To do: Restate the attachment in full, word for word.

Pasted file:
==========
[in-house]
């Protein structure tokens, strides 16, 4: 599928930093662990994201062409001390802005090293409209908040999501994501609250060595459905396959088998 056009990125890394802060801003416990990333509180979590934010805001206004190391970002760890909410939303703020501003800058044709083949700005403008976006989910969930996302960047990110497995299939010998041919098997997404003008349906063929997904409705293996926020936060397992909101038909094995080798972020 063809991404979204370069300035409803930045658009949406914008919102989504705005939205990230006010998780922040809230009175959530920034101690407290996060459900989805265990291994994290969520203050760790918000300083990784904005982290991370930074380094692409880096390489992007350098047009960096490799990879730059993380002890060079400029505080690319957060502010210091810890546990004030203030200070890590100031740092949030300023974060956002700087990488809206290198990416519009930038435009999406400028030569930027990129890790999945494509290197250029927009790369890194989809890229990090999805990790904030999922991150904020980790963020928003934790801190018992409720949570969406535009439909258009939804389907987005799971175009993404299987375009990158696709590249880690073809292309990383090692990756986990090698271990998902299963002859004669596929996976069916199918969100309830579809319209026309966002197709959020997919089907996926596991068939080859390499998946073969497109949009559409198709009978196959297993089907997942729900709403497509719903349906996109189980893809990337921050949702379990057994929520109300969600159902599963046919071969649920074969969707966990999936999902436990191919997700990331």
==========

[in-house]
């Protein structure tokens, strides 16, 4: 599928930093662990994201062409001390802005090293409209908040999501994501609250060595459905396959088998 056009990125890394802060801003416990990333509180979590934010805001206004190391970002760890909410939303703020501003800058044709083949700005403008976006989910969930996302960047990110497995299939010998041919098997997404003008349906063929997904409705293996926020936060397992909101038909094995080798972020 063809991404979204370069300035409803930045658009949406914008919102989504705005939205990230006010998780922040809230009175959530920034101690407290996060459900989805265990291994994290969520203050760790918000300083990784904005982290991370930074380094692409880096390489992007350098047009960096490799990879730059993380002890060079400029505080690319957060502010210091810890546990004030203030200070890590100031740092949030300023974060956002700087990488809206290198990416519009930038435009999406400028030569930027990129890790999945494509290197250029927009790369890194989809890229990090999805990790904030999922991150904020980790963020928003934790801190018992409720949570969406535009439909258009939804389907987005799971175009993404299987375009990158696709590249880690073809292309990383090692990756986990090698271990998902299963002859004669596929996976069916199918969100309830579809319209026309966002197709959020997919089907996926596991068939080859390499998946073969497109949009559409198709009978196959297993089907997942729900709403497509719903349906996109189980893809990337921050949702379990057994929520109300969600159902599963046919071969649920074969969707966990999936999902436990191919997700990331």